December 15, 2014 - The Northwest Territories (NWT) Species at Risk Committee has released the results of the 2014 species assessments at a meeting in Fort Simpson, NWT on December 9-10, 2014.
Every year, the Species at Risk Committee assesses the status of species in the NWT. Species assessed in 2014 were western toad and wolverine.
The Species at Risk Committee assessed western toads as Threatened in the NWT. This long-lived amphibian is found at its northern limit in the extreme south-west corner of the NWT. Its limited range and small population size makes it especially vulnerable to threats. Major threats to the western toad are disease, habitat degradation and increased UV-B radiation.
Wolverines were assessed as Not at Risk in the NWT because there is evidence the population is stable or increasing across much of the Territory. However, there is evidence populations may be declining in the central barrens, which may potentially be related to declines in barren-ground caribou. The main threats to wolverine are low to negligible at this time. Increasing frequency and magnitude of threats, as well as their cumulative effects, could cause wolverines to be considered as a species of Special Concern in the future.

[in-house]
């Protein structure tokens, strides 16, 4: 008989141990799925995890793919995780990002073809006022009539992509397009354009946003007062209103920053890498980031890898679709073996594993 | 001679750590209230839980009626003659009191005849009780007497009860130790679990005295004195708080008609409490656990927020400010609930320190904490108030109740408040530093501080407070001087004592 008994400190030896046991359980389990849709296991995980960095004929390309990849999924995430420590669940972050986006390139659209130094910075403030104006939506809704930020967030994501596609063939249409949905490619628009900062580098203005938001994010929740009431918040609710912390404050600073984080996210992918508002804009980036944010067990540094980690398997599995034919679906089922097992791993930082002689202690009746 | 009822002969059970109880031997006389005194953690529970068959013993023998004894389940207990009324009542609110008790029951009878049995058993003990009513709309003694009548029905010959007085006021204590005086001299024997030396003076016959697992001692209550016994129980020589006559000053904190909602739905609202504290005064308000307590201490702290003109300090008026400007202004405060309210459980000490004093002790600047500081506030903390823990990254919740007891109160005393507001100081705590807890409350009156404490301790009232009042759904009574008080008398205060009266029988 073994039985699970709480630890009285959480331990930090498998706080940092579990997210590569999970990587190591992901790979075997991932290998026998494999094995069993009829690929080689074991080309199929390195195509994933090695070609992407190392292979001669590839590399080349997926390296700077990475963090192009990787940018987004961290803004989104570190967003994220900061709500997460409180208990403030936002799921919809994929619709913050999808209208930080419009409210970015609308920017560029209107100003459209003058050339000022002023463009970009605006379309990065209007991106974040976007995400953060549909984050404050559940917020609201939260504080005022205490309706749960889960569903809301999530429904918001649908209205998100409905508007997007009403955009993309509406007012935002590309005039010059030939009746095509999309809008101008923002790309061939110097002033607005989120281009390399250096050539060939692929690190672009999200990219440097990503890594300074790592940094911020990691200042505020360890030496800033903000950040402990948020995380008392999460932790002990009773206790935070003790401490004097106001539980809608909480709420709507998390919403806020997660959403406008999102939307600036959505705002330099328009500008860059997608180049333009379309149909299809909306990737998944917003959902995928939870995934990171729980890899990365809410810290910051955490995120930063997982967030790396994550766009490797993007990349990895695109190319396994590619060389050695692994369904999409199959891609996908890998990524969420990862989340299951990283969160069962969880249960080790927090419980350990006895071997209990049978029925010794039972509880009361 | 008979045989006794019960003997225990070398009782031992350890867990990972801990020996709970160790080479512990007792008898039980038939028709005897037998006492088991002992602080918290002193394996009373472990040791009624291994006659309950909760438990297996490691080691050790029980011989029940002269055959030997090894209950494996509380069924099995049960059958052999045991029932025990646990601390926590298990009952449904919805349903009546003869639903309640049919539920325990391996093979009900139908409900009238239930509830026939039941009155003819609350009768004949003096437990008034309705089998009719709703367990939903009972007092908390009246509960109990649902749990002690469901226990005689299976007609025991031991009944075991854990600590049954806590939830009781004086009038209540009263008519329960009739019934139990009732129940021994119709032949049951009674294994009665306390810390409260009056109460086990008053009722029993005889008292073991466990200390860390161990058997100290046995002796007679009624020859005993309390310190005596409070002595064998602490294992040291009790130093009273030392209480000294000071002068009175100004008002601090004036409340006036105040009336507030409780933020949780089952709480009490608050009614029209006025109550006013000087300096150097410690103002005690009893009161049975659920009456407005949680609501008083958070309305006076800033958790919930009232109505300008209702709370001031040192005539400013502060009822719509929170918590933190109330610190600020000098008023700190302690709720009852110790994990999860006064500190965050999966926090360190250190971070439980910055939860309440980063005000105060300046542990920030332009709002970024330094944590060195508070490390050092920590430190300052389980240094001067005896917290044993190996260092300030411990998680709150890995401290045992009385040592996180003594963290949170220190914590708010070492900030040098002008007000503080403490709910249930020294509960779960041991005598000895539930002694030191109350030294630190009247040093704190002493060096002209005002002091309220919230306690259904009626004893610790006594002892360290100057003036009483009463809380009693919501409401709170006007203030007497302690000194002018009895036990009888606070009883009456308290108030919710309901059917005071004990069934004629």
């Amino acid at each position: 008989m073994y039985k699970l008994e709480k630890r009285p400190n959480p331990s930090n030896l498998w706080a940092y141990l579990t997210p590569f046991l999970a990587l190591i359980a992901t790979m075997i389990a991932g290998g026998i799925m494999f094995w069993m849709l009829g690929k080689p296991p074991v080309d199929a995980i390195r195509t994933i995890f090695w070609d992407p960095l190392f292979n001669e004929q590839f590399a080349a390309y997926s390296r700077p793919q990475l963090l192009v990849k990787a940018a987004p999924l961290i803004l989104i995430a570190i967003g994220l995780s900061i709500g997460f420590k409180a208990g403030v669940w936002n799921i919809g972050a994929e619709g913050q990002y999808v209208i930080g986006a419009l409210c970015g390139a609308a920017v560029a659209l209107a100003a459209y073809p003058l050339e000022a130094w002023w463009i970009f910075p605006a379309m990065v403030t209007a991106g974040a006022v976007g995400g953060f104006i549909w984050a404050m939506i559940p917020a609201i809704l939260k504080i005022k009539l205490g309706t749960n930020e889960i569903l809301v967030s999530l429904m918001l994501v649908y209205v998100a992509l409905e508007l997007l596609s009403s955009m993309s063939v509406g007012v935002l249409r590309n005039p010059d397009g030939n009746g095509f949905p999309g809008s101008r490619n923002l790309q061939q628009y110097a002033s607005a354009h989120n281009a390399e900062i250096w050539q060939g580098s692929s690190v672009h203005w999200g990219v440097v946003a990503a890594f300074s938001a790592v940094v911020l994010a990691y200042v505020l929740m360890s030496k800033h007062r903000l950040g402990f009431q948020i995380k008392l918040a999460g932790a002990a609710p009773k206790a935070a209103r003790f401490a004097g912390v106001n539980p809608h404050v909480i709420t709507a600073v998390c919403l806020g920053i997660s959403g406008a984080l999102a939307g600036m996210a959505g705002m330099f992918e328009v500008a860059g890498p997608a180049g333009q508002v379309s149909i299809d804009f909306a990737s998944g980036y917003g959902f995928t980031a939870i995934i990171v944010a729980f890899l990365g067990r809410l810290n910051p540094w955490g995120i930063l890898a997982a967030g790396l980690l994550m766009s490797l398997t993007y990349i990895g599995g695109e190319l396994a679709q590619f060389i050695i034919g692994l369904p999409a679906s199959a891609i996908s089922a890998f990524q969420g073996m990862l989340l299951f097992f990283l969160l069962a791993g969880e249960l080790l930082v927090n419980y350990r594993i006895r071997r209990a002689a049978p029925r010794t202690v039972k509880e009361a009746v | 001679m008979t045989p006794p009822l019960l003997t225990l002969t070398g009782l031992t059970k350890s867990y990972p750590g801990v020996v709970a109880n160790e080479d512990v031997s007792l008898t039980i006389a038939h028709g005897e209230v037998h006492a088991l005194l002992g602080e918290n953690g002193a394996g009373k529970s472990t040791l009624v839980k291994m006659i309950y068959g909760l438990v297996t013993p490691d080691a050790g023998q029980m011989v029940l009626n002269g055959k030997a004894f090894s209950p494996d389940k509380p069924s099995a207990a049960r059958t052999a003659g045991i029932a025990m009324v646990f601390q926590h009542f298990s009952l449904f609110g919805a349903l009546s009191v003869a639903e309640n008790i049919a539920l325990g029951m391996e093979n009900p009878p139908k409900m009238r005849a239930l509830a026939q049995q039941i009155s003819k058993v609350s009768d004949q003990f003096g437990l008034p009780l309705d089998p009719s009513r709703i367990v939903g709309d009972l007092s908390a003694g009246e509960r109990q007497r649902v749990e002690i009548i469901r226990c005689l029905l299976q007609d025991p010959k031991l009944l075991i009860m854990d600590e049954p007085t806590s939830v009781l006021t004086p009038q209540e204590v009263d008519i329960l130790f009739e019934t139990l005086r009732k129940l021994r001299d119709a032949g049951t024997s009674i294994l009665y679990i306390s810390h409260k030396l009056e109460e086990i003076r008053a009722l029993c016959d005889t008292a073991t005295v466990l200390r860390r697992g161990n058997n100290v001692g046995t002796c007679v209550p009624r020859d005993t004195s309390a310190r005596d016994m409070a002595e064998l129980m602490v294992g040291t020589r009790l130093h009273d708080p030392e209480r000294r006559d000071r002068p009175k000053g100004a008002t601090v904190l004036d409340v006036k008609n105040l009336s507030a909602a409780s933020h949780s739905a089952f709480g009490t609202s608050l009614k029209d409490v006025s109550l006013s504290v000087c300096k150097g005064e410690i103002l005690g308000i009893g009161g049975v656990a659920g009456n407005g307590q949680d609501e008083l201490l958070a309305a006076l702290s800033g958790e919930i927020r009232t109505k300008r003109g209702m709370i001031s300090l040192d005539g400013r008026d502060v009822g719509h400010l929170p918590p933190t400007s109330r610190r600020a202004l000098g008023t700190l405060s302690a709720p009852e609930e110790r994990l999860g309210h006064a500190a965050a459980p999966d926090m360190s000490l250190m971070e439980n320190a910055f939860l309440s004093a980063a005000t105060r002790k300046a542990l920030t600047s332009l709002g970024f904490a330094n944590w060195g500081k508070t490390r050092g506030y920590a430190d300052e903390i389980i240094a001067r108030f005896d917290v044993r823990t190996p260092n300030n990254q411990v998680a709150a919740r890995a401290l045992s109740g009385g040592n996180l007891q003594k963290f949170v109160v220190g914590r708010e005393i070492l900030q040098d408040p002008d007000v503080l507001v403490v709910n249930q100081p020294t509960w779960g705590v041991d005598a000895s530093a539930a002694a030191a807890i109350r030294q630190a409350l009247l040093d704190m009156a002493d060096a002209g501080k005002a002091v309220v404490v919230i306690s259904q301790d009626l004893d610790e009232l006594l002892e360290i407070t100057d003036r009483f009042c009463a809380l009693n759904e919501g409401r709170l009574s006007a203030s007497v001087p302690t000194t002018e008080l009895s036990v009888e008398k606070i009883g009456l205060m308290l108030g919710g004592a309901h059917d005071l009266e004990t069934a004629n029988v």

Details of the 2014 assessments can be found on the NWT species at risk website: www.nwtspeciesatrisk.ca.
The Species at Risk Committee, established by the Species at Risk (NWT) Act, is an independent committee of experts responsible for assessing the biological status of species at risk in the NWT.